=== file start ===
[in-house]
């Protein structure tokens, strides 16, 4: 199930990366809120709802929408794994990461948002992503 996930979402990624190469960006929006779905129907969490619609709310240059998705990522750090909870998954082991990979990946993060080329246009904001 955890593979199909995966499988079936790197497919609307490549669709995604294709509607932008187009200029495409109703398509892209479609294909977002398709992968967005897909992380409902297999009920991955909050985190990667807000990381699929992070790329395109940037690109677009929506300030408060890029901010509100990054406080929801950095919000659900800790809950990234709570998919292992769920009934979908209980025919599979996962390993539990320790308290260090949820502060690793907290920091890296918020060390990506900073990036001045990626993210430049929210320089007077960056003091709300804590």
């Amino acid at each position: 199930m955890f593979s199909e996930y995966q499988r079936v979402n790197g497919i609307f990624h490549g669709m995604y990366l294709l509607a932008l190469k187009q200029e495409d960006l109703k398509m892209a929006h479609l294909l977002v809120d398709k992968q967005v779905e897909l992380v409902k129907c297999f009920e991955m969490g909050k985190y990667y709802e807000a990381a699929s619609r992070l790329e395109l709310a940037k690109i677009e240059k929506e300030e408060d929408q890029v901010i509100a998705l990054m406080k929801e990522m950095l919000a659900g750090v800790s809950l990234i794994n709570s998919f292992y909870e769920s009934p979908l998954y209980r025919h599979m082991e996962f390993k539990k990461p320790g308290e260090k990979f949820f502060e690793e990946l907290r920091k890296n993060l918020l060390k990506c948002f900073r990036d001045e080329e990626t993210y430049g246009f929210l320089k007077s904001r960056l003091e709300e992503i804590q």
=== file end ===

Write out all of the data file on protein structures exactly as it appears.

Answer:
[in-house]
């Protein structure tokens, strides 16, 4: 199930990366809120709802929408794994990461948002992503 996930979402990624190469960006929006779905129907969490619609709310240059998705990522750090909870998954082991990979990946993060080329246009904001 955890593979199909995966499988079936790197497919609307490549669709995604294709509607932008187009200029495409109703398509892209479609294909977002398709992968967005897909992380409902297999009920991955909050985190990667807000990381699929992070790329395109940037690109677009929506300030408060890029901010509100990054406080929801950095919000659900800790809950990234709570998919292992769920009934979908209980025919599979996962390993539990320790308290260090949820502060690793907290920091890296918020060390990506900073990036001045990626993210430049929210320089007077960056003091709300804590």
């Amino acid at each position: 199930m955890f593979s199909e996930y995966q499988r079936v979402n790197g497919i609307f990624h490549g669709m995604y990366l294709l509607a932008l190469k187009q200029e495409d960006l109703k398509m892209a929006h479609l294909l977002v809120d398709k992968q967005v779905e897909l992380v409902k129907c297999f009920e991955m969490g909050k985190y990667y709802e807000a990381a699929s619609r992070l790329e395109l709310a940037k690109i677009e240059k929506e300030e408060d929408q890029v901010i509100a998705l990054m406080k929801e990522m950095l919000a659900g750090v800790s809950l990234i794994n709570s998919f292992y909870e769920s009934p979908l998954y209980r025919h599979m082991e996962f390993k539990k990461p320790g308290e260090k990979f949820f502060e690793e990946l907290r920091k890296n993060l918020l060390k990506c948002f900073r990036d001045e080329e990626t993210y430049g246009f929210l320089k007077s904001r960056l003091e709300e992503i804590q």